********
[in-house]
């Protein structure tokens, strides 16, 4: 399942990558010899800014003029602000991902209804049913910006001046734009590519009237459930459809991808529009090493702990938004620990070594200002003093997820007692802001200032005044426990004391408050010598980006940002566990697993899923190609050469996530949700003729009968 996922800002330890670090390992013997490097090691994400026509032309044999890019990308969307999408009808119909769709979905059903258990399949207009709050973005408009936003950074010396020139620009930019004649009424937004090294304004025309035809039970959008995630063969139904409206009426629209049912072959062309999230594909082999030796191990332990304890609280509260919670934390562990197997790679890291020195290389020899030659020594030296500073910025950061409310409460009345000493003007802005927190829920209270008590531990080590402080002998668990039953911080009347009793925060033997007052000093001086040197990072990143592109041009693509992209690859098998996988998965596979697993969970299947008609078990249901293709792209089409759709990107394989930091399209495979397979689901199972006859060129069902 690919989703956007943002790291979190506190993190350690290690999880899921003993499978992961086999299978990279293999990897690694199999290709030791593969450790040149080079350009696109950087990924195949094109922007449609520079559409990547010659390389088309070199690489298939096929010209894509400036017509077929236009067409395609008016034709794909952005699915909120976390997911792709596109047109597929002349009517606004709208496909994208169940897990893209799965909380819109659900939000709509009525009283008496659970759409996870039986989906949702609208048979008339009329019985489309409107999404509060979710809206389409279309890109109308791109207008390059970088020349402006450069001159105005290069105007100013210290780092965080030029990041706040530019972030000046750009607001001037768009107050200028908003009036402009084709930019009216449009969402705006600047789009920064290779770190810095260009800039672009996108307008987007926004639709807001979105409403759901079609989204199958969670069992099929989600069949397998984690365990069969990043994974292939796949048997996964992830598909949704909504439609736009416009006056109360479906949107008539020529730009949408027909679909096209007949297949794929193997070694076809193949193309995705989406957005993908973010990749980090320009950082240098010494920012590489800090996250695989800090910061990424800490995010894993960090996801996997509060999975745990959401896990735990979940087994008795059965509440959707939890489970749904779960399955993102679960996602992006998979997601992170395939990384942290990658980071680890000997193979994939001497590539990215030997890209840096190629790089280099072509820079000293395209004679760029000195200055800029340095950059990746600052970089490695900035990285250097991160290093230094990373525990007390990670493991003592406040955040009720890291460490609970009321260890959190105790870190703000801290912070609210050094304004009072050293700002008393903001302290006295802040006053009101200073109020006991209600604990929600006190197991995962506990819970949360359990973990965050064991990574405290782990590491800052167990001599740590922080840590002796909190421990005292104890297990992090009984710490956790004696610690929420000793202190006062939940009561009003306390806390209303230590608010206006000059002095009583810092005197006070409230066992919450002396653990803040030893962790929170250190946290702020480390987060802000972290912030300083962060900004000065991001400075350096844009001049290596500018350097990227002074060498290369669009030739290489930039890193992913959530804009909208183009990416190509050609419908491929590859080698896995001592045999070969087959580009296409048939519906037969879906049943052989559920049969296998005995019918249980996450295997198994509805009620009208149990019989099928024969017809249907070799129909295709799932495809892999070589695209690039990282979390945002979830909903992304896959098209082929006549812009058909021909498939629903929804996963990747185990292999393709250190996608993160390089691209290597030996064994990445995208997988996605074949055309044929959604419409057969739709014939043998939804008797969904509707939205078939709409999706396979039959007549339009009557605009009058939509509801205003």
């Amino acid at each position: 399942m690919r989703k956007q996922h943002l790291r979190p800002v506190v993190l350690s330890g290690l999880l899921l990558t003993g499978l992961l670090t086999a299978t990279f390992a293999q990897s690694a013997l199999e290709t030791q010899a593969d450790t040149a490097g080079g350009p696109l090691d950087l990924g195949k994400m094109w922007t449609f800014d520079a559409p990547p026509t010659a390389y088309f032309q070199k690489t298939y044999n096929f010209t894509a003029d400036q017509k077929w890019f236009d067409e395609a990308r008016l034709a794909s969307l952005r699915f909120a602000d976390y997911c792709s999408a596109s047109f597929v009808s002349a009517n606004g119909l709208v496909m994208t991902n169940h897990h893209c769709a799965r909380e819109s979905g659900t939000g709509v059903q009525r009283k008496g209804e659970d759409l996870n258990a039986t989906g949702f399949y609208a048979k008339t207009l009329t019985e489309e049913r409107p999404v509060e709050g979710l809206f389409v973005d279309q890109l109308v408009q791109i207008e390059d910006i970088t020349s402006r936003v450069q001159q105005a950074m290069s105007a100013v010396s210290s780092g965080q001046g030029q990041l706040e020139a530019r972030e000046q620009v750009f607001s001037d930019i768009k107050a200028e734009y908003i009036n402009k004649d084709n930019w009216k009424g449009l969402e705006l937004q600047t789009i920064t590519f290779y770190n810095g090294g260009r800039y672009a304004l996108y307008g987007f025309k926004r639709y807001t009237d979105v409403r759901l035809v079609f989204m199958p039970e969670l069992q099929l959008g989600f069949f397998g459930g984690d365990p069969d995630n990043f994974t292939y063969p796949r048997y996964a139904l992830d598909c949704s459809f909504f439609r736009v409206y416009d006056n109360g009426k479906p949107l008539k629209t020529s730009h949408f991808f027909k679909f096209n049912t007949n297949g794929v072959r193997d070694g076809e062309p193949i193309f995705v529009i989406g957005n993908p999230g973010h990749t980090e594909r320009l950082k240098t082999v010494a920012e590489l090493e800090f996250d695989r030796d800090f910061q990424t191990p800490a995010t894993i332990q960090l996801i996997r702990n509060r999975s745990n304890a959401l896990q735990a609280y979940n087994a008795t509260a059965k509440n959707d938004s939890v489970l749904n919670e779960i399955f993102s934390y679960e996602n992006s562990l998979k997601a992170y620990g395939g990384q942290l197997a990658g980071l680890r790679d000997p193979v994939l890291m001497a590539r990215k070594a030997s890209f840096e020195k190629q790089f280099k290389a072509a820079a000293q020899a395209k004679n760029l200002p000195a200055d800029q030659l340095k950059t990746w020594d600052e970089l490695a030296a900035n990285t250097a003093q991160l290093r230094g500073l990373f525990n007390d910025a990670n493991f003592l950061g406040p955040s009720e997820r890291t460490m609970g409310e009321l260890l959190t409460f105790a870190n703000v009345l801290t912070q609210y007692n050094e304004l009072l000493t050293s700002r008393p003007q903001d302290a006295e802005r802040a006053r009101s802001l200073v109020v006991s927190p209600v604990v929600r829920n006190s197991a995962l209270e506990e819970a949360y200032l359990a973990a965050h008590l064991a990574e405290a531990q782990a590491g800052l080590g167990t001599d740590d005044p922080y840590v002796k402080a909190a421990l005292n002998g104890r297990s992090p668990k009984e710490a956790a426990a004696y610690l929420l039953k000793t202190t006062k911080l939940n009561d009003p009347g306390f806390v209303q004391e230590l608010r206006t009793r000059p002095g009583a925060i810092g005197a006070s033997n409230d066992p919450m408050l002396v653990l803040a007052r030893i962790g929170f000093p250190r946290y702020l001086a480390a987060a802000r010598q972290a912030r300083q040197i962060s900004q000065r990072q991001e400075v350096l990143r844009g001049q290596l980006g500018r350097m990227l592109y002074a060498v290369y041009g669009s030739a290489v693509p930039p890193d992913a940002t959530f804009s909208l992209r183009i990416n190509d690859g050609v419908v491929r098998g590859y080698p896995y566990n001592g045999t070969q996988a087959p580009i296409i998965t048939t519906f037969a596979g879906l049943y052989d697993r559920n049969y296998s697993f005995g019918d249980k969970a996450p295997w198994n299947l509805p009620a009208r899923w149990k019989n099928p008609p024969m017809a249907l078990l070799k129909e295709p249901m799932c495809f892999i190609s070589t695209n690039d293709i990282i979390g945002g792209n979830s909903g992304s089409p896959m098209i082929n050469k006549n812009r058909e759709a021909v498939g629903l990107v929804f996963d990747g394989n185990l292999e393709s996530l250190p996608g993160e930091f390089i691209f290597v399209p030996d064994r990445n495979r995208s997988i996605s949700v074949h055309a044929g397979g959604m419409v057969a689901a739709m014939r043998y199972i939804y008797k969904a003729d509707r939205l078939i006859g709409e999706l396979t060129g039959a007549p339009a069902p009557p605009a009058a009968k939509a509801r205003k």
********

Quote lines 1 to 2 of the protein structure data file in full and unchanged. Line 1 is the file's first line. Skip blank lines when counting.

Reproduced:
[in-house]
């Protein structure tokens, strides 16, 4: 399942990558010899800014003029602000991902209804049913910006001046734009590519009237459930459809991808529009090493702990938004620990070594200002003093997820007692802001200032005044426990004391408050010598980006940002566990697993899923190609050469996530949700003729009968 996922800002330890670090390992013997490097090691994400026509032309044999890019990308969307999408009808119909769709979905059903258990399949207009709050973005408009936003950074010396020139620009930019004649009424937004090294304004025309035809039970959008995630063969139904409206009426629209049912072959062309999230594909082999030796191990332990304890609280509260919670934390562990197997790679890291020195290389020899030659020594030296500073910025950061409310409460009345000493003007802005927190829920209270008590531990080590402080002998668990039953911080009347009793925060033997007052000093001086040197990072990143592109041009693509992209690859098998996988998965596979697993969970299947008609078990249901293709792209089409759709990107394989930091399209495979397979689901199972006859060129069902 690919989703956007943002790291979190506190993190350690290690999880899921003993499978992961086999299978990279293999990897690694199999290709030791593969450790040149080079350009696109950087990924195949094109922007449609520079559409990547010659390389088309070199690489298939096929010209894509400036017509077929236009067409395609008016034709794909952005699915909120976390997911792709596109047109597929002349009517606004709208496909994208169940897990893209799965909380819109659900939000709509009525009283008496659970759409996870039986989906949702609208048979008339009329019985489309409107999404509060979710809206389409279309890109109308791109207008390059970088020349402006450069001159105005290069105007100013210290780092965080030029990041706040530019972030000046750009607001001037768009107050200028908003009036402009084709930019009216449009969402705006600047789009920064290779770190810095260009800039672009996108307008987007926004639709807001979105409403759901079609989204199958969670069992099929989600069949397998984690365990069969990043994974292939796949048997996964992830598909949704909504439609736009416009006056109360479906949107008539020529730009949408027909679909096209007949297949794929193997070694076809193949193309995705989406957005993908973010990749980090320009950082240098010494920012590489800090996250695989800090910061990424800490995010894993960090996801996997509060999975745990959401896990735990979940087994008795059965509440959707939890489970749904779960399955993102679960996602992006998979997601992170395939990384942290990658980071680890000997193979994939001497590539990215030997890209840096190629790089280099072509820079000293395209004679760029000195200055800029340095950059990746600052970089490695900035990285250097991160290093230094990373525990007390990670493991003592406040955040009720890291460490609970009321260890959190105790870190703000801290912070609210050094304004009072050293700002008393903001302290006295802040006053009101200073109020006991209600604990929600006190197991995962506990819970949360359990973990965050064991990574405290782990590491800052167990001599740590922080840590002796909190421990005292104890297990992090009984710490956790004696610690929420000793202190006062939940009561009003306390806390209303230590608010206006000059002095009583810092005197006070409230066992919450002396653990803040030893962790929170250190946290702020480390987060802000972290912030300083962060900004000065991001400075350096844009001049290596500018350097990227002074060498290369669009030739290489930039890193992913959530804009909208183009990416190509050609419908491929590859080698896995001592045999070969087959580009296409048939519906037969879906049943052989559920049969296998005995019918249980996450295997198994509805009620009208149990019989099928024969017809249907070799129909295709799932495809892999070589695209690039990282979390945002979830909903992304896959098209082929006549812009058909021909498939629903929804996963990747185990292999393709250190996608993160390089691209290597030996064994990445995208997988996605074949055309044929959604419409057969739709014939043998939804008797969904509707939205078939709409999706396979039959007549339009009557605009009058939509509801205003």